Sleep Disturbances Associated With Bipolar Disorder

Dan Haupt, M.D. Health Guide
  • A reader recently described his frustration in managing insomnia associated with bipolar disorder, and asked about the mechanisms of sleep disturbances associated with bipolar disorder.

    In general, very little is known about sleep considering that it is a state of consciousness in which we spend nearly a third of our lives. It is not clear why we sleep, although it is clear that we cannot function well without it.

    Normal sleep patterns are a result of daily cycles in the brain that interact with our environment. In the absence of external cues, these daily cycles can become abnormal. For example, most people’s sleep schedule seems to be based on a 25-, not a 24-hour cycle. This isn’t a problem if we wake up at the same time every day, for example with an alarm clock, and we get other external cues that it is time to wake up (such as family members waking up and preparing breakfast, the sun rising, etc). These external cues reset our cycles every day, keeping us in step with a 24-hour day. However, if these daily cycles are impaired for long periods of time, serious problems may result.
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    Disturbed sleep is a common symptom of mania, typically in the form of decreased need for sleep. In extreme cases, people experiencing manic episodes can go for days without sleep, engaged in activities around the clock. These episodes of continuous activity can lead to death from cardiac causes if untreated.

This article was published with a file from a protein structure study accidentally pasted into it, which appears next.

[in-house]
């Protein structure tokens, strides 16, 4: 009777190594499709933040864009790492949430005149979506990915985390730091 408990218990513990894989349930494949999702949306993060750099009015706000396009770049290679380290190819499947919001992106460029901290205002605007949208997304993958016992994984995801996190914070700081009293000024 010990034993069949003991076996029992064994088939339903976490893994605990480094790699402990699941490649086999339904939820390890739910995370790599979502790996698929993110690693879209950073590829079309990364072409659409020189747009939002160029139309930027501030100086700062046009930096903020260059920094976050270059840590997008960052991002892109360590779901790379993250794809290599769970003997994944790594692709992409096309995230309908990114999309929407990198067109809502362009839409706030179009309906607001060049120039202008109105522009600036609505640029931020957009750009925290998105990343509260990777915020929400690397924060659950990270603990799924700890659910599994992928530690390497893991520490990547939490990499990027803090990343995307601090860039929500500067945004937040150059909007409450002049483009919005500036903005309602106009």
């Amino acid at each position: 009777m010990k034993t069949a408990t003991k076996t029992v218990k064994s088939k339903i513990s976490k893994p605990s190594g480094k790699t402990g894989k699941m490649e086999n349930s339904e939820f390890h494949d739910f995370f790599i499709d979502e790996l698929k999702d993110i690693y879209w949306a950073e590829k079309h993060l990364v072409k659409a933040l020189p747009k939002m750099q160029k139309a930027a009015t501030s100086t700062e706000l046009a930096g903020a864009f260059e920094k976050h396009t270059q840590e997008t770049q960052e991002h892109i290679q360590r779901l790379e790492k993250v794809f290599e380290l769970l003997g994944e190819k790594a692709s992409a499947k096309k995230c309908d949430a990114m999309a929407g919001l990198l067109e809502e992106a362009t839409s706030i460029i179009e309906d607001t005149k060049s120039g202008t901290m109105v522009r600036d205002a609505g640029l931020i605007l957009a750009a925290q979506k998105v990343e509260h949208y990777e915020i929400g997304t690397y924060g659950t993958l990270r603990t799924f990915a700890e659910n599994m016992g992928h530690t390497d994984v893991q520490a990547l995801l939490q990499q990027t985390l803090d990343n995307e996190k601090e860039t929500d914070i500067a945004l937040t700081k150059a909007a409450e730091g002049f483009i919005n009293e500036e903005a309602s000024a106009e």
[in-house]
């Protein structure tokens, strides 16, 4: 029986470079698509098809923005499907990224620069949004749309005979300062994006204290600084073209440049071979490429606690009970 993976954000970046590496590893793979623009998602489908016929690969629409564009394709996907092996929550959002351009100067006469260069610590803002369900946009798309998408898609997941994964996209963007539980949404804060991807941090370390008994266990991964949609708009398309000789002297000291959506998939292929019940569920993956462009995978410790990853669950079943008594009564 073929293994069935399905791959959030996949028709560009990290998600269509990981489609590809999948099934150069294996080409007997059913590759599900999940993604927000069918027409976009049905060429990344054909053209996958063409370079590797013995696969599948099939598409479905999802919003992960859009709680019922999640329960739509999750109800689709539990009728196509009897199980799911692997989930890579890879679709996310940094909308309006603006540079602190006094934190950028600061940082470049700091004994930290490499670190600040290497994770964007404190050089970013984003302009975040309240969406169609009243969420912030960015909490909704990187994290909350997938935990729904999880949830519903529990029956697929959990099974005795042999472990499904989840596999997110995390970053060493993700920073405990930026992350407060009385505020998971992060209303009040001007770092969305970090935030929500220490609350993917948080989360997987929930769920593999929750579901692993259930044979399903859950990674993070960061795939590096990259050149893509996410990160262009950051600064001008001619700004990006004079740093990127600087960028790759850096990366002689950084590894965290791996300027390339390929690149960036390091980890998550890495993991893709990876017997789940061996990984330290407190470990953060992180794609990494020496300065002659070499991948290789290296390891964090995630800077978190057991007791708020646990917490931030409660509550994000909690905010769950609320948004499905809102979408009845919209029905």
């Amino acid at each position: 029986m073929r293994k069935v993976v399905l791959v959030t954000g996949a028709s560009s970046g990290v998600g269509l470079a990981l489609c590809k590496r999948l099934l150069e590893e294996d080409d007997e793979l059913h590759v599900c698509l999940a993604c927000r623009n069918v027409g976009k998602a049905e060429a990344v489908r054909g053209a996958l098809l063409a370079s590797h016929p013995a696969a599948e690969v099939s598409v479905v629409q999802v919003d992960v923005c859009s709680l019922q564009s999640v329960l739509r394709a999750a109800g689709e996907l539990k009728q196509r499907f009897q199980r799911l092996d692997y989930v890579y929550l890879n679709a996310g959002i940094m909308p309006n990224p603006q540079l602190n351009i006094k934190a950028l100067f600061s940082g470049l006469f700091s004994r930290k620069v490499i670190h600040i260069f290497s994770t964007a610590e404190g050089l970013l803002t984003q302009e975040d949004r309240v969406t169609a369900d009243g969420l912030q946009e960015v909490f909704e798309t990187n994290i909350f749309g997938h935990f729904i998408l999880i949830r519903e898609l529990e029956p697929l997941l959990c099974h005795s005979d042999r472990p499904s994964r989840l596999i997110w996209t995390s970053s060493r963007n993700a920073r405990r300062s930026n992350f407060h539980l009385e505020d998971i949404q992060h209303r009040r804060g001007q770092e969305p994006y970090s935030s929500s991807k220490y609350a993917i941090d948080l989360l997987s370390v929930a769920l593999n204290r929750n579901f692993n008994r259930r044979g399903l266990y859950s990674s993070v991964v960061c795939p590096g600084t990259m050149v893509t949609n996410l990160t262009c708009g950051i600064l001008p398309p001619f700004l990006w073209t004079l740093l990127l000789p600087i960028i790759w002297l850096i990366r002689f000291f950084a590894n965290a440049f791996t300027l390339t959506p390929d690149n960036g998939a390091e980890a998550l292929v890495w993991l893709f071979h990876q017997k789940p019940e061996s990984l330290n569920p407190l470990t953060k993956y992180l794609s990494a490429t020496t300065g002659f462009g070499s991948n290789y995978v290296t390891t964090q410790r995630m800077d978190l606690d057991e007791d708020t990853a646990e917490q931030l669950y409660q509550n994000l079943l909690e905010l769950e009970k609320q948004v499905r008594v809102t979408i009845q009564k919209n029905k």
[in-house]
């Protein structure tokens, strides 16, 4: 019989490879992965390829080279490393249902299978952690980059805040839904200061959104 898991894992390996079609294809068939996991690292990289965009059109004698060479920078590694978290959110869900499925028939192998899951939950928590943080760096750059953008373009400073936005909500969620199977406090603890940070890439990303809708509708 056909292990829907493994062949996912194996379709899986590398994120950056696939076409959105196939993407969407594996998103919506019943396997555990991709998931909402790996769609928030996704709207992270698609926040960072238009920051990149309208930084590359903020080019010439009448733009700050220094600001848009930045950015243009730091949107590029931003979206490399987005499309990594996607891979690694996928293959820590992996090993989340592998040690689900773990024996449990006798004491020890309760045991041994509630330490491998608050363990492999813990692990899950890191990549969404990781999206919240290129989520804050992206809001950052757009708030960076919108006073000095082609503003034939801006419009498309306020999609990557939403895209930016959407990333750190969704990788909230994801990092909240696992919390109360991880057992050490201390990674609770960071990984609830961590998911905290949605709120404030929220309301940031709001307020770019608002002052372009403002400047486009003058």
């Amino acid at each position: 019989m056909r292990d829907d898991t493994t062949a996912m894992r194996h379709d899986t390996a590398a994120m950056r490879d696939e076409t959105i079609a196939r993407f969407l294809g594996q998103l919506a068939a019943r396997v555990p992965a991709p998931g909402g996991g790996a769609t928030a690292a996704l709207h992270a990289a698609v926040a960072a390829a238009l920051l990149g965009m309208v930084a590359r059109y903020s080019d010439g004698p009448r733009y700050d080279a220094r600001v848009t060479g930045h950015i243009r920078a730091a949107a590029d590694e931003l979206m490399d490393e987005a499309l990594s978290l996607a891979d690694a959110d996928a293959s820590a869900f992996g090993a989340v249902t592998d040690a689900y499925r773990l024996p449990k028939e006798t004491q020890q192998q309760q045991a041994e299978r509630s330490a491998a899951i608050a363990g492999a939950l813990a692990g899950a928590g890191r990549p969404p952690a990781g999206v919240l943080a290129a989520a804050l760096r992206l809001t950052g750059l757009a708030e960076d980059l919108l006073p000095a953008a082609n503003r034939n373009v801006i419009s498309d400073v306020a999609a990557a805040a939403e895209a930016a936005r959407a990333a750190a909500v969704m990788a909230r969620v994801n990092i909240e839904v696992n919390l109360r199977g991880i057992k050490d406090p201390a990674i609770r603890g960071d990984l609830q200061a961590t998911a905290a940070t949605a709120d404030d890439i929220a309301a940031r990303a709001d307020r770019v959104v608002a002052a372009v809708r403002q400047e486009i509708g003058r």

We are gaining a better awareness that management of the sleep disturbances associated with bipolar disorder is associated with better outcomes. It may be that impaired sleep cycling is one of the core causes of bipolar disorder. It should also be kept in mind that what we call “bipolar disorder” could be the result of multiple different problems in brain functioning that can all lead to the same symptoms, perhaps explaining why some treatments work well for some people but not others, or why symptoms can vary so dramatically from one person to another.

    Changes in medications can also cause sleep disturbances. The most common scenario occurs when a medication used for sleep, or that causes sleepiness is decreased or discontinued. In this situation, it is very common to experience “rebound insomnia” for several days.

    Despite our ignorance in this area, it is important for everyone, especially those with bipolar disorder, to maintain a healthy sleep schedule. Changes in sleep should be reported to your doctor. Further information about sleep can be found in this National Institute of Health download.
Published On: January 22, 2007